This isn’t easy to watch. The theatrical adaptation of Cormac McCarthy’s novel is raw, nauseating, and yet painfully beautiful. The post-apocalyptic tale follows a man and his son surviving by any means possible. Their world is still inhabited by humans, but humanity — in any sense of the word — is nowhere to be found.
The father (Viggo Mortensen) leads his son into the darkness and chaos that spreads when the world is dying, there’s no food and humans are both predator and prey. Despite the carnage and persistent gloom, there is hope in characters like the boy (Kodi Smit-McPhee) who is born into despair, yet still shows signs of compassion and love. The movie suggests that the end of the world comes not when nature dies, but when the human spirit fails. (JB)
The Fosters (Steve Carell and Tina Fey) are a married couple with children and no romance. They’ve lost any sense of identity, as both individuals and as a couple, but they aren’t ready to go down without a fight.
Through an unexpected turn of events on their weekly date night, the New York City couple find themselves in a case of mistaken identity that transforms their romantic evening into a dangerous yet thrilling ride. The humor is PG, but mostly likable. Both Carell and Fey rely a bit too much on their awkward/approachable personas but the duo bounce well off one another — especially when pitted against eye candy Holbrook Grant (Mark Wahlberg). If nothing else, it’s a family-friendly comedy that parents can stomach without sing-alongs and cartoon characters. (JB)
SCOTT PILGRIM VS. THE WORLD
Unemployed at 23, Scott Pilgrim is not quite a beacon of success, and he doesn’t particularly care. Although he’s dating a sweet girl, she’s five years younger than him and he’s not totally over his ex-girlfriend, who is in a successful band. Scott’s life is pretty bleak, so it’s no surprise he’s enthralled by Ramona Flowers, a super-hot chick with a secret past.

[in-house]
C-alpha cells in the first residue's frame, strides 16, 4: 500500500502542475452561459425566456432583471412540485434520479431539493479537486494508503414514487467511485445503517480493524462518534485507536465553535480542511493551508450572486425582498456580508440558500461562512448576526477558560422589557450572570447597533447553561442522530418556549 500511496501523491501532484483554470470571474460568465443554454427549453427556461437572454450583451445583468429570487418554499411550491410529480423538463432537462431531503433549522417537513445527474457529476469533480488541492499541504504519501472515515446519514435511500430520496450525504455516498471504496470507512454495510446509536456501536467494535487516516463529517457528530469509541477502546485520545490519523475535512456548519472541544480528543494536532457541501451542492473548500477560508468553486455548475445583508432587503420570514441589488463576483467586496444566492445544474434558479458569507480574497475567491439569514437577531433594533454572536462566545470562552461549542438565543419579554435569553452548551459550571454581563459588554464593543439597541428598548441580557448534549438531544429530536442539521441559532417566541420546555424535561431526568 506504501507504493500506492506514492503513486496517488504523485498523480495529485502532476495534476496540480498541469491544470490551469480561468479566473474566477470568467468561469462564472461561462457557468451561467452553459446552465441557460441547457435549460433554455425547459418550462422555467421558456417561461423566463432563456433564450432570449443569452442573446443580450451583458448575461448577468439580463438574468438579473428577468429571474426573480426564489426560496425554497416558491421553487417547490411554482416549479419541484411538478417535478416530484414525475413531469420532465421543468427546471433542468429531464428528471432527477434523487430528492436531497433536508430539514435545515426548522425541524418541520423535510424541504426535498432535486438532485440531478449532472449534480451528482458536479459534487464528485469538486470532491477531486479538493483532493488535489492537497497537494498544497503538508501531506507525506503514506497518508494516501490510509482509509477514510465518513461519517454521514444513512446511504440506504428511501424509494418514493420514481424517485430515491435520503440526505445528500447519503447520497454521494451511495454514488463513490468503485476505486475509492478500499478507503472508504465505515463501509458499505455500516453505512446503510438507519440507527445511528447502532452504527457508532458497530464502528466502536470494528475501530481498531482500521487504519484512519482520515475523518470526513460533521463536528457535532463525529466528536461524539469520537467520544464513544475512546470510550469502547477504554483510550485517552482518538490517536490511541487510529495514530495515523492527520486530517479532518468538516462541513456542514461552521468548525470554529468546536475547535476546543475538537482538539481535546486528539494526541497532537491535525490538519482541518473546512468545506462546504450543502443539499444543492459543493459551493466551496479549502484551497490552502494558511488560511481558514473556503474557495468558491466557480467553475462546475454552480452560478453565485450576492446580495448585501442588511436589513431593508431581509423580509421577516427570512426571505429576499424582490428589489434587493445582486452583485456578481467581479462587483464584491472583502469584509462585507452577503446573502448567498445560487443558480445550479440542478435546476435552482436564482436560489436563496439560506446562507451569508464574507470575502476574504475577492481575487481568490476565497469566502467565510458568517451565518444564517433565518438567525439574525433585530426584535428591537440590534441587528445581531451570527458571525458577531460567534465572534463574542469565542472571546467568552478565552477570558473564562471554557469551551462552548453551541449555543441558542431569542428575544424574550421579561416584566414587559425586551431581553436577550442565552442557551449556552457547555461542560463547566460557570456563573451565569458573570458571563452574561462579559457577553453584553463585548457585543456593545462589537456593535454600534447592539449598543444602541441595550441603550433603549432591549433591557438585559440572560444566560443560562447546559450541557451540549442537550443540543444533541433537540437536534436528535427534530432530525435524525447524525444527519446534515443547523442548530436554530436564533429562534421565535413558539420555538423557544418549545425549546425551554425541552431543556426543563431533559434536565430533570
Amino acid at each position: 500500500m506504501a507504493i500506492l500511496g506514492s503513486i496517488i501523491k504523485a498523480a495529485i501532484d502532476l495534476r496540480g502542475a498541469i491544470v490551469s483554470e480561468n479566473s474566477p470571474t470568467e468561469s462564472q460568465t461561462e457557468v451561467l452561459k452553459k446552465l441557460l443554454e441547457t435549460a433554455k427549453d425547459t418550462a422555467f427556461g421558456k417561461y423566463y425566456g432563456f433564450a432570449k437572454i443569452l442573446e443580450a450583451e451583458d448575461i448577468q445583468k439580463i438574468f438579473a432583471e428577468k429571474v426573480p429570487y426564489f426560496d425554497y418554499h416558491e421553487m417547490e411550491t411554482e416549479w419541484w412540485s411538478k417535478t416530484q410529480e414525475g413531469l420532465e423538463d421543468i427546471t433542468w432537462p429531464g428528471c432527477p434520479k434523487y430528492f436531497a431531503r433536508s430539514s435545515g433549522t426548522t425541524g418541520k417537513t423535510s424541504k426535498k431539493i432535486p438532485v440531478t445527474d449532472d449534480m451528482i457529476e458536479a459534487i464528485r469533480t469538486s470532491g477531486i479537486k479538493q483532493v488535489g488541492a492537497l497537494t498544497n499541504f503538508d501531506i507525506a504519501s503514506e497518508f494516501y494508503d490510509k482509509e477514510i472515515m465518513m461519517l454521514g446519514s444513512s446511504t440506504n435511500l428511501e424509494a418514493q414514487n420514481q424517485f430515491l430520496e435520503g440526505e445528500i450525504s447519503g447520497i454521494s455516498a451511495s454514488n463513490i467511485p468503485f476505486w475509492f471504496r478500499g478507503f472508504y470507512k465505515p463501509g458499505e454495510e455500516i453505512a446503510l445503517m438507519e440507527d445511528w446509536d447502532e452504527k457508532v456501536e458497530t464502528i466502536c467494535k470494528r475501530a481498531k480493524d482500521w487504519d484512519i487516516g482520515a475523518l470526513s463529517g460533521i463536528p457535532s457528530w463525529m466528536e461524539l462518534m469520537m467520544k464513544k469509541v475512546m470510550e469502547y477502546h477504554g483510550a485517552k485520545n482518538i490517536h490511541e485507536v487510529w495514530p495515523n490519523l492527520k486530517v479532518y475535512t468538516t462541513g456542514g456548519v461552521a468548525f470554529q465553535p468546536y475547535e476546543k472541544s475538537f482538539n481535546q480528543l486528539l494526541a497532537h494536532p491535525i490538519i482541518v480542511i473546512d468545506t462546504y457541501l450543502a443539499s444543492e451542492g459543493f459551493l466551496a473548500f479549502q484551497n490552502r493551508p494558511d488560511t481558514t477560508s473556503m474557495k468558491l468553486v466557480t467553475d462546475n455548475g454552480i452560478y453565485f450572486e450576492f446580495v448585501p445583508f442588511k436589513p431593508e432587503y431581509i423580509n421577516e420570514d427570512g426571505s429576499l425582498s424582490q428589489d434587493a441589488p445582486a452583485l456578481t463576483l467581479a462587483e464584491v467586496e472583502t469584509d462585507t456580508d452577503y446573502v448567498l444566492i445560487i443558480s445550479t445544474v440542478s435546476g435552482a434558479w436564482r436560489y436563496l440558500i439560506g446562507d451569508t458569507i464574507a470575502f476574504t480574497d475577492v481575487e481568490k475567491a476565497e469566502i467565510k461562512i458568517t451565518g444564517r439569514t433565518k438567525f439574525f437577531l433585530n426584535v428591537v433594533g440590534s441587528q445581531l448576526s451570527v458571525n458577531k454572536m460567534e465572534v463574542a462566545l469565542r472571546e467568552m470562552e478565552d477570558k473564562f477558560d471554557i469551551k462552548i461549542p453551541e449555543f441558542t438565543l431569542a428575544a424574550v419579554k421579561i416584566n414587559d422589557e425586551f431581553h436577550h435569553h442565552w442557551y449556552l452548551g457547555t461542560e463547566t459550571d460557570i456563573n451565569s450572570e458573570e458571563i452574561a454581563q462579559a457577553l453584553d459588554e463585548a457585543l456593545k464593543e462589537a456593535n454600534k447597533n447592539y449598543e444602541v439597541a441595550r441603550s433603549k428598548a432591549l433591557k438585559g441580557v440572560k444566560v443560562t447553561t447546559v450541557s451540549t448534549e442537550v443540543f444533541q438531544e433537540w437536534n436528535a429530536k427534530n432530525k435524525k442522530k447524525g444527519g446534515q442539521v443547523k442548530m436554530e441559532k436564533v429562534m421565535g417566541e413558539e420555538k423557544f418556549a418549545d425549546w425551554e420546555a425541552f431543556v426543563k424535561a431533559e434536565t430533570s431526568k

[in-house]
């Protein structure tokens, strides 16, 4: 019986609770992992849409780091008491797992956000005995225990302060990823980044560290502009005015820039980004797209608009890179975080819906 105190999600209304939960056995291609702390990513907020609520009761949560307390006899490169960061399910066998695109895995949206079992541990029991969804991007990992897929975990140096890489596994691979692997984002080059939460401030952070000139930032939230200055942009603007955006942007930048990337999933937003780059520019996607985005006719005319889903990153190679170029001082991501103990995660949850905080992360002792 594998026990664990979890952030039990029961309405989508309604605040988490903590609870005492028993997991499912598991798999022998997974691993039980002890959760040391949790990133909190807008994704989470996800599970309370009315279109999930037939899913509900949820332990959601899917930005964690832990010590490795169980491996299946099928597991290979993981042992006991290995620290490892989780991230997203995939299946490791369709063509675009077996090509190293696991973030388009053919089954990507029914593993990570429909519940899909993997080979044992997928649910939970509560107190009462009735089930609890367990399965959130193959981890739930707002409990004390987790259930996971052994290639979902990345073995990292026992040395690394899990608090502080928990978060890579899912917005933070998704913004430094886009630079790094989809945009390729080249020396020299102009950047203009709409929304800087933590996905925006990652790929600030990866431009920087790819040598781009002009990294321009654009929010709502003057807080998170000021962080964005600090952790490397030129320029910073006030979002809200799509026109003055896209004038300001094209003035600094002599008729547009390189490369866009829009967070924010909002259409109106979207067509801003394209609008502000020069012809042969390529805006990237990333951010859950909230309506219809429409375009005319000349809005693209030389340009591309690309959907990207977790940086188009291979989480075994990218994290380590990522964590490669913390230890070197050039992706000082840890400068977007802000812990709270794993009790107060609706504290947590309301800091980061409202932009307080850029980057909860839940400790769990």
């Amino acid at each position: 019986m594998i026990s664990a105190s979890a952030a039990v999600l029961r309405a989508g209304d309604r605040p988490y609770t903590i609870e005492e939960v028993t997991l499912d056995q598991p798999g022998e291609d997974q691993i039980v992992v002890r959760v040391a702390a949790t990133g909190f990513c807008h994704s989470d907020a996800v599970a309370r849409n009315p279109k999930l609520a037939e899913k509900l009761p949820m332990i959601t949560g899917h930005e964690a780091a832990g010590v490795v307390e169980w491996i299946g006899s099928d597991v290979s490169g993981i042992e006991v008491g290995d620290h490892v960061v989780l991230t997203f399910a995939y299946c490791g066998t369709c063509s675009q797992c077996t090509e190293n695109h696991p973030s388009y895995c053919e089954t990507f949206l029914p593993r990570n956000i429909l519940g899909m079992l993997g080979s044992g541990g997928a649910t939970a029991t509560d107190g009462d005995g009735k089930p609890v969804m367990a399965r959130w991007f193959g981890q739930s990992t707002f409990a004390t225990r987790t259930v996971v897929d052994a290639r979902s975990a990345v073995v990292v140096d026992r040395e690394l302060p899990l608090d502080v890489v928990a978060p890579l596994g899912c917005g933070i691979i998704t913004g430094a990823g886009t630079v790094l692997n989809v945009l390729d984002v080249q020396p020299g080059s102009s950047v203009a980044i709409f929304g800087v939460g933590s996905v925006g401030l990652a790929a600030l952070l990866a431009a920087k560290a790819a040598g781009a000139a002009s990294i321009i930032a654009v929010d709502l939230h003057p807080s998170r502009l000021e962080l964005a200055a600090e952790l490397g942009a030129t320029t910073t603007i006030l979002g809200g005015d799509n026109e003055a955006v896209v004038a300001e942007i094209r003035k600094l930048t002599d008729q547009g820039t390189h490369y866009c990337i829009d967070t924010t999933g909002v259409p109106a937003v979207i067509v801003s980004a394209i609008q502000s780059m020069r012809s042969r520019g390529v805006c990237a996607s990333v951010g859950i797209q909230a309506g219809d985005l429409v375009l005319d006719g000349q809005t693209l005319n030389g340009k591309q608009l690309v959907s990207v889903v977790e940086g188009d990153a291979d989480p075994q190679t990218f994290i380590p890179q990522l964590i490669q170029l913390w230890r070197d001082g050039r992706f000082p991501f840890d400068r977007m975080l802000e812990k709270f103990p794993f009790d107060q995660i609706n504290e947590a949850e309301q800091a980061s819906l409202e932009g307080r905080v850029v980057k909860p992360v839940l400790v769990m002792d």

The only problem is that Ramona is guarded by a group of her exes, who are determined to fend off any new love interest in Ramona’s life. Scott must defeat all seven of them in order to win Ramona. Like the comic book it was based on, this is sure to be a movie you can watch over and over again. (Tiffany Harms)
SEX AND THE CITY: THE COMPLETE SERIES DELUXE EDITION
The amazing thing about Sex and the City is its universal appeal. Yes, it may be shameful to watch at first, but hey, it’s genuinely funny. And it’s fun to make fun of some of the outfits. And there’s tons o’ nudity, so tell your boyfriend to shut up and be patient.
Anyway, the set comes with all 94 episodes, bonus features and both movies. So basically, this edition of Sex and the City is pretty much the most complete you can get unless they start selling these things with vintage Versace shoes taped to them. For the old fan or for someone who needs to be indoctrinated, here is the end-all, be-all package of the SATC universe. (TH)
THE KARATE KID